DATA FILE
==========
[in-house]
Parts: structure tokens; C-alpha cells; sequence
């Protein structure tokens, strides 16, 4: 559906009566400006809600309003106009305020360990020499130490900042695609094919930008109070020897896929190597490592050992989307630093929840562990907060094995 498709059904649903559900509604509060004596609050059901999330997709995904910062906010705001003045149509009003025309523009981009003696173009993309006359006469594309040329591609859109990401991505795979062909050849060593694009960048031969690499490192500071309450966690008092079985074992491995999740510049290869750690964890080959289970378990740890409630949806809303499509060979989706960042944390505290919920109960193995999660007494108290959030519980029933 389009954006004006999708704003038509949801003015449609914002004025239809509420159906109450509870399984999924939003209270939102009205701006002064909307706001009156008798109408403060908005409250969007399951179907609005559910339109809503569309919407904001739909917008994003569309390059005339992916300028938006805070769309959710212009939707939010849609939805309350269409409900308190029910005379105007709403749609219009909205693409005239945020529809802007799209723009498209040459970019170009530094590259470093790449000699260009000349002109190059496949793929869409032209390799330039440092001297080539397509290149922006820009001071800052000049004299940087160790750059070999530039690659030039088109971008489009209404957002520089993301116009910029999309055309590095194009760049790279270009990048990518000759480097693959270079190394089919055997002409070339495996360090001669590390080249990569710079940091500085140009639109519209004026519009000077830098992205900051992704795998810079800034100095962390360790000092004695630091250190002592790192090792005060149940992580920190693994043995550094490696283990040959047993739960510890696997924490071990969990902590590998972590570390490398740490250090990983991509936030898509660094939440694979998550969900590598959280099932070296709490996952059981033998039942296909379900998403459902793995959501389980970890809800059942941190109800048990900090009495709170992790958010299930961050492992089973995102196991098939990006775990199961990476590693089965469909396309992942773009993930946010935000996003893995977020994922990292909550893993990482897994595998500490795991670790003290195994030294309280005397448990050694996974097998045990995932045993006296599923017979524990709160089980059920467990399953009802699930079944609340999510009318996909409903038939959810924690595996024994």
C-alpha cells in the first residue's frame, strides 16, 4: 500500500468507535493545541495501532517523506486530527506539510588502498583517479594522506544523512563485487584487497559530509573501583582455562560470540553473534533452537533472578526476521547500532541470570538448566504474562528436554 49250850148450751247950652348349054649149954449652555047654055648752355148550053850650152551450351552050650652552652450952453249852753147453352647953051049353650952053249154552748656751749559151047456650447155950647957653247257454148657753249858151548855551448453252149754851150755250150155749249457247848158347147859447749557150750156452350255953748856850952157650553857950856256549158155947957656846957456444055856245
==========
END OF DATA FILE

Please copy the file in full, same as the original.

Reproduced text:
[in-house]
Parts: structure tokens; C-alpha cells; sequence
């Protein structure tokens, strides 16, 4: 559906009566400006809600309003106009305020360990020499130490900042695609094919930008109070020897896929190597490592050992989307630093929840562990907060094995 498709059904649903559900509604509060004596609050059901999330997709995904910062906010705001003045149509009003025309523009981009003696173009993309006359006469594309040329591609859109990401991505795979062909050849060593694009960048031969690499490192500071309450966690008092079985074992491995999740510049290869750690964890080959289970378990740890409630949806809303499509060979989706960042944390505290919920109960193995999660007494108290959030519980029933 389009954006004006999708704003038509949801003015449609914002004025239809509420159906109450509870399984999924939003209270939102009205701006002064909307706001009156008798109408403060908005409250969007399951179907609005559910339109809503569309919407904001739909917008994003569309390059005339992916300028938006805070769309959710212009939707939010849609939805309350269409409900308190029910005379105007709403749609219009909205693409005239945020529809802007799209723009498209040459970019170009530094590259470093790449000699260009000349002109190059496949793929869409032209390799330039440092001297080539397509290149922006820009001071800052000049004299940087160790750059070999530039690659030039088109971008489009209404957002520089993301116009910029999309055309590095194009760049790279270009990048990518000759480097693959270079190394089919055997002409070339495996360090001669590390080249990569710079940091500085140009639109519209004026519009000077830098992205900051992704795998810079800034100095962390360790000092004695630091250190002592790192090792005060149940992580920190693994043995550094490696283990040959047993739960510890696997924490071990969990902590590998972590570390490398740490250090990983991509936030898509660094939440694979998550969900590598959280099932070296709490996952059981033998039942296909379900998403459902793995959501389980970890809800059942941190109800048990900090009495709170992790958010299930961050492992089973995102196991098939990006775990199961990476590693089965469909396309992942773009993930946010935000996003893995977020994922990292909550893993990482897994595998500490795991670790003290195994030294309280005397448990050694996974097998045990995932045993006296599923017979524990709160089980059920467990399953009802699930079944609340999510009318996909409903038939959810924690595996024994």
C-alpha cells in the first residue's frame, strides 16, 4: 500500500468507535493545541495501532517523506486530527506539510588502498583517479594522506544523512563485487584487497559530509573501583582455562560470540553473534533452537533472578526476521547500532541470570538448566504474562528436554 49250850148450751247950652348349054649149954449652555047654055648752355148550053850650152551450351552050650652552652450952453249852753147453352647953051049353650952053249154552748656751749559151047456650447155950647957653247257454148657753249858151548855551448453252149754851150755250150155749249457247848158347147859447749557150750156452350255953748856850952157650553857950856256549158155947957656846957456444055856245